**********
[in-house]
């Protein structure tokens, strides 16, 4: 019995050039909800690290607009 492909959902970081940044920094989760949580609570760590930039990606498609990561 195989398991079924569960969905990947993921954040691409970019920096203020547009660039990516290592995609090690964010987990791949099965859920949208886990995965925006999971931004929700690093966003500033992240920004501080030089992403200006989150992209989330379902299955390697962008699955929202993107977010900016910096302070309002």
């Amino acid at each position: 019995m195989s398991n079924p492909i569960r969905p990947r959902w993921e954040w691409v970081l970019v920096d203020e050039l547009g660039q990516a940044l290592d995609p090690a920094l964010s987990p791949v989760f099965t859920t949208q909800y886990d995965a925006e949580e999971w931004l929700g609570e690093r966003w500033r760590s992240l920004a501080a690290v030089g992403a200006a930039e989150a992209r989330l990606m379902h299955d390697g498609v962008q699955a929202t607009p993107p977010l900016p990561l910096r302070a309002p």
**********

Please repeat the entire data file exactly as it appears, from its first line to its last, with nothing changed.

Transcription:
[in-house]
């Protein structure tokens, strides 16, 4: 019995050039909800690290607009 492909959902970081940044920094989760949580609570760590930039990606498609990561 195989398991079924569960969905990947993921954040691409970019920096203020547009660039990516290592995609090690964010987990791949099965859920949208886990995965925006999971931004929700690093966003500033992240920004501080030089992403200006989150992209989330379902299955390697962008699955929202993107977010900016910096302070309002």
């Amino acid at each position: 019995m195989s398991n079924p492909i569960r969905p990947r959902w993921e954040w691409v970081l970019v920096d203020e050039l547009g660039q990516a940044l290592d995609p090690a920094l964010s987990p791949v989760f099965t859920t949208q909800y886990d995965a925006e949580e999971w931004l929700g609570e690093r966003w500033r760590s992240l920004a501080a690290v030089g992403a200006a930039e989150a992209r989330l990606m379902h299955d390697g498609v962008q699955a929202t607009p993107p977010l900016p990561l910096r302070a309002p």